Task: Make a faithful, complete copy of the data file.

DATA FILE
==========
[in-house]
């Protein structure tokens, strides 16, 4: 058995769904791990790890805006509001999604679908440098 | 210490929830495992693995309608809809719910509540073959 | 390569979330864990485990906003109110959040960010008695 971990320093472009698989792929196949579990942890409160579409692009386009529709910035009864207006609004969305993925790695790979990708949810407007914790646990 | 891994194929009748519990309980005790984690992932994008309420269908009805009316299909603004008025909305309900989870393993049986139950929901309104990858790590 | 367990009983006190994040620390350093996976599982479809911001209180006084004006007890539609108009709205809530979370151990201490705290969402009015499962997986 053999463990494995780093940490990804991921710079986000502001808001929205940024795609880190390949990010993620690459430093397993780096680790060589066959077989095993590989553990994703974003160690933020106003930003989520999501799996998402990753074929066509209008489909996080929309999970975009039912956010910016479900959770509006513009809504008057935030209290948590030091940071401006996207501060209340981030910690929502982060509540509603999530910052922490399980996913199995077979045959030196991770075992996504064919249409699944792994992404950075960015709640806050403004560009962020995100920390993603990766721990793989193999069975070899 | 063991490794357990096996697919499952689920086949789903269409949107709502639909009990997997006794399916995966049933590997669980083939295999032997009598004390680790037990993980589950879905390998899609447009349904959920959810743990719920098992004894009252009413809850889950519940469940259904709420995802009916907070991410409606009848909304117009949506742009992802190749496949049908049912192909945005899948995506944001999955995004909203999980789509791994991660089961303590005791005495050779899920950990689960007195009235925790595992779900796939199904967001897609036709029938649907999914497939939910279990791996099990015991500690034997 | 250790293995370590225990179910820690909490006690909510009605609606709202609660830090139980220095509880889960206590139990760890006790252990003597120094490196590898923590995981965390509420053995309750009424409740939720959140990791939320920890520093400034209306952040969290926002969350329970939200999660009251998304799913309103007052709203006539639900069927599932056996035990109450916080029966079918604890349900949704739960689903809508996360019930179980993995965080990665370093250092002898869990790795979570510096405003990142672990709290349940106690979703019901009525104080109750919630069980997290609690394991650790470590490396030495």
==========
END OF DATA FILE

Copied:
[in-house]
């Protein structure tokens, strides 16, 4: 058995769904791990790890805006509001999604679908440098 | 210490929830495992693995309608809809719910509540073959 | 390569979330864990485990906003109110959040960010008695 971990320093472009698989792929196949579990942890409160579409692009386009529709910035009864207006609004969305993925790695790979990708949810407007914790646990 | 891994194929009748519990309980005790984690992932994008309420269908009805009316299909603004008025909305309900989870393993049986139950929901309104990858790590 | 367990009983006190994040620390350093996976599982479809911001209180006084004006007890539609108009709205809530979370151990201490705290969402009015499962997986 053999463990494995780093940490990804991921710079986000502001808001929205940024795609880190390949990010993620690459430093397993780096680790060589066959077989095993590989553990994703974003160690933020106003930003989520999501799996998402990753074929066509209008489909996080929309999970975009039912956010910016479900959770509006513009809504008057935030209290948590030091940071401006996207501060209340981030910690929502982060509540509603999530910052922490399980996913199995077979045959030196991770075992996504064919249409699944792994992404950075960015709640806050403004560009962020995100920390993603990766721990793989193999069975070899 | 063991490794357990096996697919499952689920086949789903269409949107709502639909009990997997006794399916995966049933590997669980083939295999032997009598004390680790037990993980589950879905390998899609447009349904959920959810743990719920098992004894009252009413809850889950519940469940259904709420995802009916907070991410409606009848909304117009949506742009992802190749496949049908049912192909945005899948995506944001999955995004909203999980789509791994991660089961303590005791005495050779899920950990689960007195009235925790595992779900796939199904967001897609036709029938649907999914497939939910279990791996099990015991500690034997 | 250790293995370590225990179910820690909490006690909510009605609606709202609660830090139980220095509880889960206590139990760890006790252990003597120094490196590898923590995981965390509420053995309750009424409740939720959140990791939320920890520093400034209306952040969290926002969350329970939200999660009251998304799913309103007052709203006539639900069927599932056996035990109450916080029966079918604890349900949704739960689903809508996360019930179980993995965080990665370093250092002898869990790795979570510096405003990142672990709290349940106690979703019901009525104080109750919630069980997290609690394991650790470590490396030495």